of their child. The behavior issues with the high needs baby are
persistent, and not distinct episodes that completely resolve.
The persistent features of the high needs newborn are a high
intensity determination, active, fussy and demanding. High
intensity behaviors of the high needs baby are: 1) more forcefully
oppose or protest when needs are not met, 2) strong emotional
reactions, 3) loud cry and 4) often feed at a frantic pace. The high
needs baby awakens often during sleep times, requires
frequenting feeding to calm or soothe, and begins to show signs of
separation anxiety when left without parents (especially mother).
Characteristics of Colic vs. High Needs Babies
Baby’s Behavior Colic High needs
Distinct, time-specific, episodic crying Yes sometimes
Crying episodes: last over 3 hours
:occurs at least 4/week
Persistent hyperactivity/fussiness No Yes
High intensity behavior No Yes
Demanding personality trait No Yes
Difficult sleeper No Yes
Requires frequent feeding No Yes
Although parents of a high need baby often feel overwhelmed by
difficult behaviors, some of these personality traits can become
useful as the child grows. Such features as intense, active and
persistent can be instrumental in surviving and even striving in
our competitive world. The trick is to love and enjoy your baby as
you learn to “manage” the behaviors.
Coping with a High Needs Baby
As you can imagine there are many suggested strategies to
“overcome” your baby’s high needs. The basic framework includes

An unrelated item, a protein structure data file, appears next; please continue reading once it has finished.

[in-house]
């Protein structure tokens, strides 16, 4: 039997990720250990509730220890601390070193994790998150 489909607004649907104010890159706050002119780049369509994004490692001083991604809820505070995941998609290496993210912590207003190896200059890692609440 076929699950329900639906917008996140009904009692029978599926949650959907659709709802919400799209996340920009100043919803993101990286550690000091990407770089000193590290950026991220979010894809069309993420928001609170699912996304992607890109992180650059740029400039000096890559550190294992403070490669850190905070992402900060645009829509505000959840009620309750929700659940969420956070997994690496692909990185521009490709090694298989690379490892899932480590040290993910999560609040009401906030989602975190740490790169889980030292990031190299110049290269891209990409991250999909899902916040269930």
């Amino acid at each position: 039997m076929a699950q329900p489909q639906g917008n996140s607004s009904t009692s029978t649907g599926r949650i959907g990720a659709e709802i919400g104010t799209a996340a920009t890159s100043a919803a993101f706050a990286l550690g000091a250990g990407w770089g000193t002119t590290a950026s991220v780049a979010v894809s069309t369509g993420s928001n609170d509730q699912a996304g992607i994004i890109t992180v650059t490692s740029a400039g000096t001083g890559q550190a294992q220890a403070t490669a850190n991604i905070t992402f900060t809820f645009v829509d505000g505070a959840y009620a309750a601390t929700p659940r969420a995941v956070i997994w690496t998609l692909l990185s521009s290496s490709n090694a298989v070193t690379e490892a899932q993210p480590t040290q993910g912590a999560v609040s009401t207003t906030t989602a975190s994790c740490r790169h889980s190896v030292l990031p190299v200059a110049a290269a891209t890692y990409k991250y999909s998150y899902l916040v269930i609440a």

the following. First, discuss these issues with your pediatrician or
nurse practitioner to make sure there are no medical issues
causing the behaviors. Occasionally, an indolent ear infection or
constipation can be responsible for persistent crying and fussing.
Parents, especially with the first child, compare behaviors and
development to children of friends and acquaintances. This can be
helpful as it provides a lose guideline of anticipated
developmental milestones, but try not to compare behaviors and
personality traits. Your baby is unique and special.
Don’t be afraid to ask for help. Your doctor may refer you to a high
needs baby support group where you can learn what other
parents do in your situation. Support groups are also designed to
listen to you. It helps to talk about the unexpected demands of
raising a high needs infant. If unable to get out of the home to talk
with others, there are online several support groups, including a
fussybaby facebook site. Writing in a personal journal is another
form of expressing yourself to relieve stress.
Consider creating your own support team. It may consist of other
parents with high needs babies, family and supportive friends. It is
important to your baby that you take care of yourself. Parents
need a break and time just to catch up, and even just sleep. The
fact is that we are all better equipped to face our challenges when
better rested and allowed time to take care of our own needs.
Taking parental breaks is good for the baby with high needs.
Above all, remain positive. Chances are you are doing the right
thing and your high needs baby will be just fine.
Colic vs high needs
The difference between colic and high needs infants is likely
related to the origin of the behavior. Colic is proposed as episodic
painful episodes emanating from the gastrointestinal tract. Colic
associated crying carries a painful pitch and often responds to
changes in formula. The behavior of the high needs baby is likely
emotional and related to developing personality traits. These
specific traits manifest as difficult behaviors during infancy but
will likely evolve into, and respond to, a more conventional
expression of behavior.